Lake Afton Observatory

NASA.gov

A rare celestial event will take place on Monday: The planet Mercury will pass in front of the sun.

A transit of mercury is when the planet passes between the earth and the sun, becoming visible during the daytime. Transits of Mercury only happen 13 times a century, and not all of them are visible from all parts of the world.

“If we can get breaks in the clouds, we’re going to see a little tiny round shadow of the planet Mercury cross the observable face of the sun," says Harold Henderson, director of the Lake Afton Public Observatory.

Deborah Shaar / KMUW

A plan to reopen the Lake Afton Public Observatory is moving forward.

Wichita State University closed the 34-year old observatory last August as attendance had dipped in recent years. Ever since the Lake Afton Public Observatory closed, a local group of astronomers has been working to reopen the facility.

Deborah Shaar / KMUW

A new plan to keep the Lake Afton Public Observatory open is expected to be presented to the Sedgwick County Commissioners on Wednesday morning.

A group of astronomy enthusiasts wants the county’s approval to take over operation of the Observatory after Wichita State University steps aside next week.

The plan to save stargazing at Lake Afton can’t come soon enough: People have been rushing to get in a visit to the Observatory before the Aug. 22 closing.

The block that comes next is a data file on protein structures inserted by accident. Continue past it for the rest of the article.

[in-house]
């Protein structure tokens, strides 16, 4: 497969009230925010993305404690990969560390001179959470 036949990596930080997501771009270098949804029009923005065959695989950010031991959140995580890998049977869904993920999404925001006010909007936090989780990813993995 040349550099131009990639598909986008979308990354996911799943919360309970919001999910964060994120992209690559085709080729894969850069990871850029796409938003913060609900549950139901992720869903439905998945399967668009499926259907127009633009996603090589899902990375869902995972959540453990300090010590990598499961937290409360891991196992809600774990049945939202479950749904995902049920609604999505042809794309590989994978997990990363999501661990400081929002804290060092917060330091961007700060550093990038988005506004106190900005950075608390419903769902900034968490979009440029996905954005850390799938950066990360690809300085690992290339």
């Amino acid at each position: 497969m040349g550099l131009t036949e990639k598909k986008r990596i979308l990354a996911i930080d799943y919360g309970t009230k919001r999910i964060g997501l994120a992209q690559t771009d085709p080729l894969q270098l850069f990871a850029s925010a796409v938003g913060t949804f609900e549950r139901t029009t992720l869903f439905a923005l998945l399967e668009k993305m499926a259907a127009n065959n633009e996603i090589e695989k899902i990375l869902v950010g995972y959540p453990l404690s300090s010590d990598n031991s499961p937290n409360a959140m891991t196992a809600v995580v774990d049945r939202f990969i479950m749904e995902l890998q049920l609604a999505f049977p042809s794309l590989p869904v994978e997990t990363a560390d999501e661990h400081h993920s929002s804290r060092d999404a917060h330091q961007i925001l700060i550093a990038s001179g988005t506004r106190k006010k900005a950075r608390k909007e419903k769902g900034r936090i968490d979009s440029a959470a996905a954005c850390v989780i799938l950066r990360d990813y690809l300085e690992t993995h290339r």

NASA Goddard Space Flight Center / flickr Creative Commons

The Lake Afton Observatory is holding a special Father's Day weekend event called Moons, Rings, and Other Things.

It's Your First And Last Chance To See This Comet

Mar 12, 2013
Chris_Samuel/Flickr--Creative Commons

A comet named Pan-STARRS is visiting our part of the solar system and will be visible in the Northern Hemisphere for a couple of weeks.

The comet was discovered in June 2011 by a team of observers in Hawaii while doing a routine sweep of the sky and they named the comet after the telescope they were using.

Greg Novacek, director of the Lake Afton Observatory, says hopeful observers should look west.

"They’ll see the very think crescent moon just slightly south of due west," says Novacke. "And the comet will be just slightly to the south of the crescent moon.”

Now through mid-May, the mysterious red planet of Mars will be visible through the Lake Afton Observatory’s telescope.

Since early 2010, Mars has been too far away to observe much detail.

But about every 26 months, Mars is on the same side of the Sun as Earth and within viewing distance of 100 million miles.

Visible details will include the planet’s white polar cap as well as black areas of the mostly red-soiled terrestrial planet.

For this occasion, the observatory is presenting a special program tomorrow and Saturday evenings beginning at 8:30 p.m.

Now through mid-May, the mysterious red planet of Mars will be visible through the Lake Afton Observatory’s telescope.

Since early 2010, Mars has been too far away to observe much detail.

But about every 26 months, Mars is on the same side of the Sun as Earth and within viewing distance of 100 million miles.

Visible details will include the planet’s white polar cap as well as black areas of the mostly red-soiled terrestrial planet.

For this occasion, the observatory is presenting a special program tomorrow and Saturday evenings beginning at 8:30 p.m.